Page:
Chronic heavy drinking is a major risk factor for all types of dementia, especially early onset of the disease (Dementia, a disease that affect More than 100 thousand people per year in Nigeria), according to a study published in The Lancet Public Health.
Researchers examining more than 57,000 cases of early-onset dementia in France found that well over half were either alcohol-related, or accompanied by an additional diagnosis of alcohol abuse.
Some studies have shown a possible benefit of light-to-moderate drinking, while others have found that heavy drinking boosts the risk of dementia.
The World Health Organisation (WHO) defines “chronic heavy drinking” as more than 60 grammes of pure alcohol – six or more standard drinks – a day for men, and in excess of 40 grammes per day for women.
For the new study, researchers combed through medical records of more than one million adults in France diagnosed with dementia from 2008 to 2013.
The link with alcohol was statistically unmistakable, leading the authors to suggest screening, brief interventions for heavy drinking, and alcoholism treatment to help reduce cognitive decline.
Symptoms Of Dementia
- Cognitive: memory loss, mental decline, confusion in the evening hours, disorientation, inability to speak or understand language, making things up, mental confusion, or inability to recognise common thing.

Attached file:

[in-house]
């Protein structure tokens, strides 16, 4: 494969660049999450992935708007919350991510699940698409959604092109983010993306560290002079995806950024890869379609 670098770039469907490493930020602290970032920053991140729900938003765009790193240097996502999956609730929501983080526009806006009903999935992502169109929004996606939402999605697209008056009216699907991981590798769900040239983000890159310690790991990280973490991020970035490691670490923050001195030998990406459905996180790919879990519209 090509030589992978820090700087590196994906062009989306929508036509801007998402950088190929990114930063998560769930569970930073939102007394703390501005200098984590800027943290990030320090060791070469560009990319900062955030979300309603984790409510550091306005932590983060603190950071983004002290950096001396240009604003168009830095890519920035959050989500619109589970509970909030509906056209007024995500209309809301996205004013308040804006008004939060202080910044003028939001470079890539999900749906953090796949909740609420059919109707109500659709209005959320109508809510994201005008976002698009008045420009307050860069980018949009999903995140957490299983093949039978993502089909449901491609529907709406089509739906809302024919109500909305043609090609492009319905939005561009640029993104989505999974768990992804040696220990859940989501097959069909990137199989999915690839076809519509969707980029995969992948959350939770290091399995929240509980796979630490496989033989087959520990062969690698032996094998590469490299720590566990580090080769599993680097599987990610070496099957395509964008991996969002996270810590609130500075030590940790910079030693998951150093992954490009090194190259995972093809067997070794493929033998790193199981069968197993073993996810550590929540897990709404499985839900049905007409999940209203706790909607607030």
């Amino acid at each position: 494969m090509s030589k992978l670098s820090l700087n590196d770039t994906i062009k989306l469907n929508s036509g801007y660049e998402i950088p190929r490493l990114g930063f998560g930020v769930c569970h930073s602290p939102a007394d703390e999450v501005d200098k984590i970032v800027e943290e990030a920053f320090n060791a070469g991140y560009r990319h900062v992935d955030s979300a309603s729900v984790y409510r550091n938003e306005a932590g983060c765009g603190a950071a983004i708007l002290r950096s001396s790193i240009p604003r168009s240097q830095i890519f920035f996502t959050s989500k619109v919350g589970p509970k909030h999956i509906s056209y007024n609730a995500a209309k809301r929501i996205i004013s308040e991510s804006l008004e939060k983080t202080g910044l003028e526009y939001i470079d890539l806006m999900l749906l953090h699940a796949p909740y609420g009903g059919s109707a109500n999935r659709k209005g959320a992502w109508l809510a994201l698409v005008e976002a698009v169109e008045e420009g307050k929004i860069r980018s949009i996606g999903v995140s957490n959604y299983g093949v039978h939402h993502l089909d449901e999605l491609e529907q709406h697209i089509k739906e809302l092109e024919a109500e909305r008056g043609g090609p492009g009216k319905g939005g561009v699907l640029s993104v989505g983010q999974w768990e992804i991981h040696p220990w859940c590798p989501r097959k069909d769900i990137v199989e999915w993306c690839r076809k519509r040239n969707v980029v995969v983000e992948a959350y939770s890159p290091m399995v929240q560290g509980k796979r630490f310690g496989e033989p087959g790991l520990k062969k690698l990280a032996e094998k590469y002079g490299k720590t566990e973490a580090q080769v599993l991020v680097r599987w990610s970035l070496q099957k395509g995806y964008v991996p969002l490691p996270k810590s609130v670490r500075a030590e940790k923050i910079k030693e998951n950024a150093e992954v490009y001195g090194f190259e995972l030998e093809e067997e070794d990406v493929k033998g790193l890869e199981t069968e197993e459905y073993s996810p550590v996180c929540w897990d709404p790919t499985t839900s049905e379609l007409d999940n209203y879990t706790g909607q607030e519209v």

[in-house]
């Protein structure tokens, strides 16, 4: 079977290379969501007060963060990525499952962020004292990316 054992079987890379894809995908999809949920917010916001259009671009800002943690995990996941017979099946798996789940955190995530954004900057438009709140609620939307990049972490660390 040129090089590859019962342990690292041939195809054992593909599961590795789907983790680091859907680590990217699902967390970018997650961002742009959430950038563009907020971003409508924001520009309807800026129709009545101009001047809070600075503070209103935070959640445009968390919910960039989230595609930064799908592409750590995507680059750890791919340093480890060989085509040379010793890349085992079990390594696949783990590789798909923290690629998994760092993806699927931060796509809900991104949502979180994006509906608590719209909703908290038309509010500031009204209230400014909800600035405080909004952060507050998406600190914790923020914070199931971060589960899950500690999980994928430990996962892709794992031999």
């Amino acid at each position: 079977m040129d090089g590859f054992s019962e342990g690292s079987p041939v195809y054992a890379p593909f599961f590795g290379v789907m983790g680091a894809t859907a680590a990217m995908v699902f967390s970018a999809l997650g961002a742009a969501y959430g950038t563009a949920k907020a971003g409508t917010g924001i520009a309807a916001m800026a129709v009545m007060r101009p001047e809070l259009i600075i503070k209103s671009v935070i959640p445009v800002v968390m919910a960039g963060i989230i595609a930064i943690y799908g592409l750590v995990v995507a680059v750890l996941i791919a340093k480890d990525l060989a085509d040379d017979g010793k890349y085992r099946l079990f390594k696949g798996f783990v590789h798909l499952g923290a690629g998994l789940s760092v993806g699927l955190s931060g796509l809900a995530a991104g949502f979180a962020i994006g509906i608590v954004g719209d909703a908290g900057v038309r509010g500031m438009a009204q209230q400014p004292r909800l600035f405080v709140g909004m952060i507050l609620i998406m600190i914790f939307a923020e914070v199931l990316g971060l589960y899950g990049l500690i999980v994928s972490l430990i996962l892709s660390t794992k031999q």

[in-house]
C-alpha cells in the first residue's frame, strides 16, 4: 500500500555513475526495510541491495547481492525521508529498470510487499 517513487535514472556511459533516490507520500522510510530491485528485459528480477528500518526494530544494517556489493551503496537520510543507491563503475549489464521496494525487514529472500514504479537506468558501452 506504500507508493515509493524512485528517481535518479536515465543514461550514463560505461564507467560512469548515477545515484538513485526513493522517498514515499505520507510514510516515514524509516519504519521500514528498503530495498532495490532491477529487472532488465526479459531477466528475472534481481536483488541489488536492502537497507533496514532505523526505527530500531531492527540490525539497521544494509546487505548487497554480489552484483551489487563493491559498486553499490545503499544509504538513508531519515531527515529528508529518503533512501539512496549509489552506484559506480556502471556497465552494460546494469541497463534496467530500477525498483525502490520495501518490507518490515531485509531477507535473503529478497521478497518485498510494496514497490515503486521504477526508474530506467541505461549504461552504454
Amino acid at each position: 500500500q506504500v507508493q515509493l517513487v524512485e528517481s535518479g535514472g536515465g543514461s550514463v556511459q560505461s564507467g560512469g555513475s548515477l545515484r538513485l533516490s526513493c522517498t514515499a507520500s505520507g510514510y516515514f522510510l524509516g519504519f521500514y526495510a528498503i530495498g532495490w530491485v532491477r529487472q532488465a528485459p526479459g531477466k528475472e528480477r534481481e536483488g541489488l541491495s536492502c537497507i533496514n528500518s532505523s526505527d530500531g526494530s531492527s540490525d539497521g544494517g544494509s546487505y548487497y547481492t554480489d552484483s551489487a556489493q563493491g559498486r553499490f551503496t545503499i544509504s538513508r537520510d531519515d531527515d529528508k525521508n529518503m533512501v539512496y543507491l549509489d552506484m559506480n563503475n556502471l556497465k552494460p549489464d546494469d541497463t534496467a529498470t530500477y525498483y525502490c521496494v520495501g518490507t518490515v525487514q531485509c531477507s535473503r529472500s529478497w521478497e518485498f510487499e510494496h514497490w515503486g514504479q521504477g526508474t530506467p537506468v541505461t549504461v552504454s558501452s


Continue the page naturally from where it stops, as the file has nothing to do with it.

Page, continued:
- Behavioural: irritability, personality changes, restlessness, lack of restraint, or wandering and getting lost
- Mood: anxiety, loneliness, mood swings, or nervousness
- Psychological: depression, hallucination, or paranoia
- Muscular: inability to combine muscle movements or unsteady walking
- Also common: falling, jumbled speech, or sleep disorder.
“The link between dementia and alcohol use disorders … is likely a result of alcohol leading to permanent structural and functional brain damage,” said lead author Michael Schwarzinger, a scientist at the Translational Health Economics Network in Paris.
Alcohol use disorders are also associated with high blood pressure, diabetes, stroke, and heart failure, which may in turn increase the risk of vascular dementia, he said in a statement.